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The Beautiful Trinity

I've got the beginning of a new project for you today: a series of short videos on the Tenets of the Apostolic Church. They're only short, so they're not in depth teaching videos. Rather the idea is more to give a flavour of the theology and an invitation into a worldview. Maybe in the future I'll do something more in-depth - but for the moment, if that's what you're looking for, why not check out the Audio page at the top of the blog where you'll find mp3s of the first six hours of theology sessions I've been teaching in Castleford. There are another six hours to come too. (Don't worry, they aren't too scarily complicated - they're for all ages, with the current group stretching from about 15 to 80.)

Anyway, here's today's video on Tenet 1: The Unity of the Godhead and Trinity of Persons therein. And below the video you can find a transcript of roughly what I said. (P.S. You can also find the video on Youtube, where you can subscribe to the channel for future videos too, if you like.)

The Tenets of the Apostolic Church don’t begin by attempting to prove God’s existence, nor with a description of His attributes. They don’t even begin with an appeal to the authority of Scripture (although we do believe it – but that, rightly, comes later). No, we begin somewhere much better, somewhere much more beautiful; we begin with the loveliest truth of all. We begin with our faith in the God of Love - The Triune God, who from all eternity and for all eternity is The Father loving His Son in the unity of the Spirit.

That’s who our God is! That’s the God in whom we trust! God isn’t just a bundle of attributes or Philosophical necessity. God is a loving Father who eternally pours out His love on His Son in the Spirit. Our God is three Persons united in love.

And that’s what we mean when we talk about God. When we talk about God, we don’t mean the same thing as other religions. We don’t mean what many people in the West think of when they think of God either. The God we’re talking about is the loving God. That’s at the very essence of His being. God is Love. And He’s always been love. And He always will be love. Because He’s the Triune God.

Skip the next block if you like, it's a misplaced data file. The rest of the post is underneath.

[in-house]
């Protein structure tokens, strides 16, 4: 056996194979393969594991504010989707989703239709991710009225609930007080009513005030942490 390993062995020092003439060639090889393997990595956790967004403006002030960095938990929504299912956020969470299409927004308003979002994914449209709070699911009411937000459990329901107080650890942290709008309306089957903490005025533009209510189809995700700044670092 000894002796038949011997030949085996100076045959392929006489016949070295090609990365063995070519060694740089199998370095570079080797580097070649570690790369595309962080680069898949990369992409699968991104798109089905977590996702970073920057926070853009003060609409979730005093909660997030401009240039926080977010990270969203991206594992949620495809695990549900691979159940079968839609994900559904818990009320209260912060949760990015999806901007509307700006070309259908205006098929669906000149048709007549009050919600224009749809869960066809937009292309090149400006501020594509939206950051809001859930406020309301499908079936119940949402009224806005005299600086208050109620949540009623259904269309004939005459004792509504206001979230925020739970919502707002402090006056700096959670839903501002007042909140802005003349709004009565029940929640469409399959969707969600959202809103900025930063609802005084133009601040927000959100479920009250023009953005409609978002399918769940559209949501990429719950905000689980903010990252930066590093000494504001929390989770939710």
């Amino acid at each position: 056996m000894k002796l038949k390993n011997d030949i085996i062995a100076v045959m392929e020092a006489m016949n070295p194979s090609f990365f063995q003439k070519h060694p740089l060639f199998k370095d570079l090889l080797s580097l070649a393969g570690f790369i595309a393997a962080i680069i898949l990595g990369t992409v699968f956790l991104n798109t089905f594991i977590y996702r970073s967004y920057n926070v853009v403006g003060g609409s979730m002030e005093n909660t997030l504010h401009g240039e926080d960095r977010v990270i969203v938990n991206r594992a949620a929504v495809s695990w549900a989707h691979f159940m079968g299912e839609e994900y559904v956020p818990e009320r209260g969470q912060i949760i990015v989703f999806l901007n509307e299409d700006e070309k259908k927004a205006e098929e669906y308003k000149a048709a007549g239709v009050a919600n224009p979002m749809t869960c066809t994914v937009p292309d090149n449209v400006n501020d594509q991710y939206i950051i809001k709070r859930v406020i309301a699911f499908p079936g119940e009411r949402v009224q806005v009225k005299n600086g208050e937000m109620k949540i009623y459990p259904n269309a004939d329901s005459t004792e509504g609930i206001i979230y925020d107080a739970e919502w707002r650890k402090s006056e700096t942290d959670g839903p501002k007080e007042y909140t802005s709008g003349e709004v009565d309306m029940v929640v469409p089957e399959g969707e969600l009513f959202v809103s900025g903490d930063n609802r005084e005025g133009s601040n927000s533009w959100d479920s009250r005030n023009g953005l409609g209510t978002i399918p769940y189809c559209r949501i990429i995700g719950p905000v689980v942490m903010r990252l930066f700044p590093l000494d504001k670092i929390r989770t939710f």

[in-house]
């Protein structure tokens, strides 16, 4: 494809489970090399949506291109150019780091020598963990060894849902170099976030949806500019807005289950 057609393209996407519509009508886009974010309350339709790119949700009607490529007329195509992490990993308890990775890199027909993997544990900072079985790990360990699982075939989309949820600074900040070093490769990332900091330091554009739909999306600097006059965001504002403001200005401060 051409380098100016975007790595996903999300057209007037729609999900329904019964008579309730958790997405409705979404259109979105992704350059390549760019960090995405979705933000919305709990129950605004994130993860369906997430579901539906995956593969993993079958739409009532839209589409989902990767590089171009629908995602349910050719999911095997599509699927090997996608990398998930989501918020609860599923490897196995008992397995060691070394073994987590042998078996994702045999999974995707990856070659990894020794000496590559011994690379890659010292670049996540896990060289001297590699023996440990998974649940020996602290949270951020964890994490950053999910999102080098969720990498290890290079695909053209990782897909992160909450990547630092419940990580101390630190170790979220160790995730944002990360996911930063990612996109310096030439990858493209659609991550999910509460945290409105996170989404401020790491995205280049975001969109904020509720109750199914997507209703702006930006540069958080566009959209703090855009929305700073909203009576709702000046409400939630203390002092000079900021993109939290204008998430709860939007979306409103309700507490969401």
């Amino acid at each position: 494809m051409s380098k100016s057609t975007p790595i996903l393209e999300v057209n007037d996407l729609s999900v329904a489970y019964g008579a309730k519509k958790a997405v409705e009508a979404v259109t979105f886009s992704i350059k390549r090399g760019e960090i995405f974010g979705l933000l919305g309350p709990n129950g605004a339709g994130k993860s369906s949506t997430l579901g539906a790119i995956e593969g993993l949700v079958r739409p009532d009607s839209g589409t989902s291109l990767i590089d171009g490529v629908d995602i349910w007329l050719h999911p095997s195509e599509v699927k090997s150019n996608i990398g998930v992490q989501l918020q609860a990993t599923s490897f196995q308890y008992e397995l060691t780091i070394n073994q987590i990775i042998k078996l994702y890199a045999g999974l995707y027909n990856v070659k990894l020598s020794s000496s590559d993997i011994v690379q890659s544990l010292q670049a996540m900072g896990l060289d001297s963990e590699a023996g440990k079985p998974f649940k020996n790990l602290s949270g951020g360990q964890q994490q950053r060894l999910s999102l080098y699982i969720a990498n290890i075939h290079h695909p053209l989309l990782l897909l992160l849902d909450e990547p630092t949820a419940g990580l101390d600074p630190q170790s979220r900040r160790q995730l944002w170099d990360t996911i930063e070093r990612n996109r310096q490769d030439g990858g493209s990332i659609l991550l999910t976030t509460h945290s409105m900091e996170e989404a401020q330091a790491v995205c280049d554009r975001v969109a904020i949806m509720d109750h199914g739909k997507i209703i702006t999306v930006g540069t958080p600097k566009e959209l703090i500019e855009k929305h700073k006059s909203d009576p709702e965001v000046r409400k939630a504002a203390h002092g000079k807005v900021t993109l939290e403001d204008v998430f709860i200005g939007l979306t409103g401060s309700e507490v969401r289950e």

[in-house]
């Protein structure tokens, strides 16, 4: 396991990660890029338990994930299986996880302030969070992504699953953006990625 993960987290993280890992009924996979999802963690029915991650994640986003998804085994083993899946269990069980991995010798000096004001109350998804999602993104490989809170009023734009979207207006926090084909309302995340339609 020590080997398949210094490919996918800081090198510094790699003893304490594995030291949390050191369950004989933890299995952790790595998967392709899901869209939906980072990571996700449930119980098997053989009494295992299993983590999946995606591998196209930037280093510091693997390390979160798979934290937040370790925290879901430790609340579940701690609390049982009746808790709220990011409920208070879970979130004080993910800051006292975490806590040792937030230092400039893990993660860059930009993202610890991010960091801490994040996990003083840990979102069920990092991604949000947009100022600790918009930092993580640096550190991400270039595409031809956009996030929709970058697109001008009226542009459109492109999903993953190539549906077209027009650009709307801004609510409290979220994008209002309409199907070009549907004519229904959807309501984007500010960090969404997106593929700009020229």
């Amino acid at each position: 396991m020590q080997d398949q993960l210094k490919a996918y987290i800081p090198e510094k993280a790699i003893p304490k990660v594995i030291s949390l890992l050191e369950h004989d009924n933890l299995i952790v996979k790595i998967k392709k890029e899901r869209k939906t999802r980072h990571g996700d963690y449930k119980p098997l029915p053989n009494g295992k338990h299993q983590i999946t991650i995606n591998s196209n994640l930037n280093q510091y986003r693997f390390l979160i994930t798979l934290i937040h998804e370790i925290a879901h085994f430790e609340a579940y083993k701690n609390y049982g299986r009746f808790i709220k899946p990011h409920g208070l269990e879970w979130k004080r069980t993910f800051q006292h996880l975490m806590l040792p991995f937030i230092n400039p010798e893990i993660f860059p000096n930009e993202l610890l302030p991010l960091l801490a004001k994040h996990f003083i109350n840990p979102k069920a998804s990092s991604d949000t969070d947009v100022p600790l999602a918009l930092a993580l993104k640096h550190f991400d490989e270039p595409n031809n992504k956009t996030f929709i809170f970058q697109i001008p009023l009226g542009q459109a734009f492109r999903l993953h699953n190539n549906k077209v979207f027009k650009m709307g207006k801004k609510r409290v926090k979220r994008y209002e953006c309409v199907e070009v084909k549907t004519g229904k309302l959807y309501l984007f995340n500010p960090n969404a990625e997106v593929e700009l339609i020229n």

Some ppl think God’s mean or cruel (as if His wrath were what defined Him). After all, if Jesus satisfied the wrath of God through His death in our place for our sin on the Cross, then God’s wrath must be rather significant. And it’s true, the wrath of God is our greatest problem. Yet God in His love came in the person of His Son to bear His own wrath for us, to deal with our greatest problem.

But that’s just it, God’s wrath is our problem. It’s not who He is, but who we are. God’s wrath is His response to sin, and He doesn’t sin, we do.

Think of it like this, before God created the world there was no wrath; there was no sin for Him to respond to in wrath. Before God created the world, there was only perfect love; the perfect love of the Father, Son and Holy Spirit united together in love. So God’s wrath isn’t eternal, but God’s love is!

Only the Triune God could be the eternally loving God. Any other sort of God would have had to start loving at some point in time, when there was suddenly something for Him to love. Any other sort of God couldn’t BE love in His very essence. Only the Triune God can be love. Only of the Triune God can it be said ‘God IS love’

So we start our Tenets with the Good News that God is love. With the beautiful news of the Holy Trinity. With the lovely news of the Father who eternally loves His Son in the Spirit. Everything else depends on this.

The Trinity is the fundamental reality of the Christian faith. It’s not some sort of complicated maths problem. Nor a scary, advanced doctrine for theologians. It’s the very identity of our God.

And it’s the very foundation of the Gospel. For as the Father loves His Son, He wants others to love Him too. As God’s love overflows from the Father to the Son in the Spirit, His delight is for His love to keep on overflowing to us too, through the Son, by the Spirit. At the Cross we see the overflowing love of the Triune God.

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